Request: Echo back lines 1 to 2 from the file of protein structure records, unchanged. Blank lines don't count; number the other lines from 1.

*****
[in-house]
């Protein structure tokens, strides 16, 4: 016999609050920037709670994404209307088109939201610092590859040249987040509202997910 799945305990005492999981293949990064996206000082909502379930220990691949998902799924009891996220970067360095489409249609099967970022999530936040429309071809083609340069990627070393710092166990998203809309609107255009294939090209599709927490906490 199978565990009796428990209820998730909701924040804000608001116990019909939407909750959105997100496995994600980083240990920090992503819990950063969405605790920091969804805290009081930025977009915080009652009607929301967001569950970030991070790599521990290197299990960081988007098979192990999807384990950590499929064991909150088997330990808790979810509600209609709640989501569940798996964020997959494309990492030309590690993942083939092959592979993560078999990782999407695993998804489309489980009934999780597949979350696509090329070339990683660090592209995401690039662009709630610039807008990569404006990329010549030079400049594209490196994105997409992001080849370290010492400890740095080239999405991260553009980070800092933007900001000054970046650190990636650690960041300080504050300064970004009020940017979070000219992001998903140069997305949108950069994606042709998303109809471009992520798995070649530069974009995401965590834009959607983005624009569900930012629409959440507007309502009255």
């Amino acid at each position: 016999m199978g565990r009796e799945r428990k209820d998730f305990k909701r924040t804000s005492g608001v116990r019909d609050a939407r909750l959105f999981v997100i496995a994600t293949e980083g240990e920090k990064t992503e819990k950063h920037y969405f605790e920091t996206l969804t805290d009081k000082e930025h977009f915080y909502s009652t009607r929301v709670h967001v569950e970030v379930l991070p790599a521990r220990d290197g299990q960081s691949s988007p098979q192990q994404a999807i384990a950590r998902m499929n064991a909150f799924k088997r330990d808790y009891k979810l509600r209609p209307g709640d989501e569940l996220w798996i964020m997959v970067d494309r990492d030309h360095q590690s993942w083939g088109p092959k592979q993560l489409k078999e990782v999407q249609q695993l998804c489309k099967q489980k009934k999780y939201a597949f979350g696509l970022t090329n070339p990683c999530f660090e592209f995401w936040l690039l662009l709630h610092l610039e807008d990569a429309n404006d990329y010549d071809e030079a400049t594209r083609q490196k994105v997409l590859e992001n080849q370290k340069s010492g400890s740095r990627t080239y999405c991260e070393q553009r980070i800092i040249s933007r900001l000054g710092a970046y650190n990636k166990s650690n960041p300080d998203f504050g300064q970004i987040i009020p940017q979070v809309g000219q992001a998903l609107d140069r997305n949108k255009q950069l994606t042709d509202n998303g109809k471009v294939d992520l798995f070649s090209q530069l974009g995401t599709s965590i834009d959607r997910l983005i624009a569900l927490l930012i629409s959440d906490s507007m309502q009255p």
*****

[in-house]
């Protein structure tokens, strides 16, 4: 016999609050920037709670994404209307088109939201610092590859040249987040509202997910 799945305990005492999981293949990064996206000082909502379930220990691949998902799924009891996220970067360095489409249609099967970022999530936040429309071809083609340069990627070393710092166990998203809309609107255009294939090209599709927490906490 199978565990009796428990209820998730909701924040804000608001116990019909939407909750959105997100496995994600980083240990920090992503819990950063969405605790920091969804805290009081930025977009915080009652009607929301967001569950970030991070790599521990290197299990960081988007098979192990999807384990950590499929064991909150088997330990808790979810509600209609709640989501569940798996964020997959494309990492030309590690993942083939092959592979993560078999990782999407695993998804489309489980009934999780597949979350696509090329070339990683660090592209995401690039662009709630610039807008990569404006990329010549030079400049594209490196994105997409992001080849370290010492400890740095080239999405991260553009980070800092933007900001000054970046650190990636650690960041300080504050300064970004009020940017979070000219992001998903140069997305949108950069994606042709998303109809471009992520798995070649530069974009995401965590834009959607983005624009569900930012629409959440507007309502009255």